Ectopic Pregnancy

An ectopic pregnancy occurs when the fertilized egg grows in an abnormal place outside the uterus, usually in the fallopian tubes. An ectopic pregnancy most commonly begins in one of the fallopian tubes, but although rare, can also take place in the ovary, abdominal cavity or cervix. The fertilized egg is unable to survive if it is growing anywhere outside the uterus. Left untreated, an ectopic pregnancy can cause severe blood loss and life-threatening complications.

Symptoms of an Ectopic Pregnancy

There may be no early signs of an ectopic pregnancy and in many cases women only experience the early symptoms of pregnancy including: a missed period, nausea and breast tenderness. As the fertilized egg begins to grow in the fallopian tube, signs of an ectopic pregnancy may include:

  • Abdominal pain
  • Shoulder pain
  • Rectal pressure
  • Vaginal bleeding
  • Dizziness
  • Weakness
  • Nausea or vomiting

If the fallopian tube ruptures, heavy abdominal bleeding may occur causing fainting and possible shock. Left untreated, this condition can be fatal.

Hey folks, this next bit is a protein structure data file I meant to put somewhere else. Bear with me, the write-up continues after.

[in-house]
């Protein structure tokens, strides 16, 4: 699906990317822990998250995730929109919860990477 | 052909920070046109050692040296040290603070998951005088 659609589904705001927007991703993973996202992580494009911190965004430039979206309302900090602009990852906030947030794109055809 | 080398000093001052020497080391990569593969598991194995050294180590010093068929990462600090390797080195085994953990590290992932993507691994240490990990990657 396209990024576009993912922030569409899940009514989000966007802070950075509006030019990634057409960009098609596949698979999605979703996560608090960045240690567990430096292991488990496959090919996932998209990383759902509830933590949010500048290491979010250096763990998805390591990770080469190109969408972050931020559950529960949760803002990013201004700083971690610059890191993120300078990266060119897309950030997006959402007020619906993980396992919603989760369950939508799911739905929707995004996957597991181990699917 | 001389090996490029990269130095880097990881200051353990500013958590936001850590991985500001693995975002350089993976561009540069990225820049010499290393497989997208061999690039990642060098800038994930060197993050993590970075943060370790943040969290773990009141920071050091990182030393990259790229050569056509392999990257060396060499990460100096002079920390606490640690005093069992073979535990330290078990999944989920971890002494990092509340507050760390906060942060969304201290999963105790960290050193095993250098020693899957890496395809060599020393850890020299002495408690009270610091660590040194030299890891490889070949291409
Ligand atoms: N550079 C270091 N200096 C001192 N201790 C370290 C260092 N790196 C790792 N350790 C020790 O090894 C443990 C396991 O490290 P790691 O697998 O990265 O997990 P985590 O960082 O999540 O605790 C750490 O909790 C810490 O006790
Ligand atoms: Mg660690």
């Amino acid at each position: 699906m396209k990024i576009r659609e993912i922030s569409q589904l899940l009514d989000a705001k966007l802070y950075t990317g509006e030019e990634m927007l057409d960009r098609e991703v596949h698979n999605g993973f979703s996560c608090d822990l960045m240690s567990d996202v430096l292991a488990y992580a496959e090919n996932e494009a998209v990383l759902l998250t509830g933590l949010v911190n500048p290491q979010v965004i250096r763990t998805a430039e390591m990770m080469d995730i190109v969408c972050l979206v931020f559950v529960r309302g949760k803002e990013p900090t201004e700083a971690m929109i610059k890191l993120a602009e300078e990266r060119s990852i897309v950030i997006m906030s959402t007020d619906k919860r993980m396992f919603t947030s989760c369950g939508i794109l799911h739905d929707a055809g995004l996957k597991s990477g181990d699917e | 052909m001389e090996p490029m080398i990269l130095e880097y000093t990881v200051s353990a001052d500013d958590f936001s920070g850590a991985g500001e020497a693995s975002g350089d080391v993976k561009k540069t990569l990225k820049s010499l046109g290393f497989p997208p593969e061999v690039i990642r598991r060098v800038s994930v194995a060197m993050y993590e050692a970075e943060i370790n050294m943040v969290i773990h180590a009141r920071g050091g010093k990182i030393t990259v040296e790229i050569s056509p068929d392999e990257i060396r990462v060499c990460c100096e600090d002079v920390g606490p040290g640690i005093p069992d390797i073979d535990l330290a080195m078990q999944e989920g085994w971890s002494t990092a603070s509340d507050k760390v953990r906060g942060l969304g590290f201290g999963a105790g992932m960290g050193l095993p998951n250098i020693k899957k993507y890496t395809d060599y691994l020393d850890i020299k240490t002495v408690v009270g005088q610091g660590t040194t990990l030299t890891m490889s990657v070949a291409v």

Causes of an Ectopic Pregnancy

In some cases, there is no specific cause of an ectopic pregnancy. An ectopic pregnancy may by caused by a blockage that keeps the fertilized egg from implanting in the uterus. This may be due to a fallopian tube that is inflamed, damaged or misshapen. An ectopic pregnancy may be more likely in women with any of the following:

  • History of pelvic inflammatory disease
  • Sexually transmitted disease
  • Fertility issues
  • An IUD in place at time of conception
  • Endometriosis
  • A previous ectopic pregnancy
  • A tubal ligation or reverse tubal ligation

Advanced age and cigarette smoking may also put a woman at risk of an ectopic pregnancy.

Diagnosis of an Ectopic Pregnancy

An ectopic pregnancy is diagnosed through a pelvic examination and a review of symptoms. Blood tests and an ultrasound can help to confirm the diagnosis. Because serious complications can occur as a result of the ectopic pregnancy, emergency treatment is often necessary.

Treatment of an Ectopic Pregnancy

The fertilized egg cannot survive outside the uterus, so the developing cells and tissue must be removed. An ectopic pregnancy that is detected early may be treated with an injection of a medication called methotrexate. This may be used to impede cell growth and dissolve the existing tissue. If the fallopian tube has not ruptured, laparoscopic surgery is performed to remove the ectopic tissue and repair the fallopian tube. If the fallopian tube is significantly damaged, it is usually removed.

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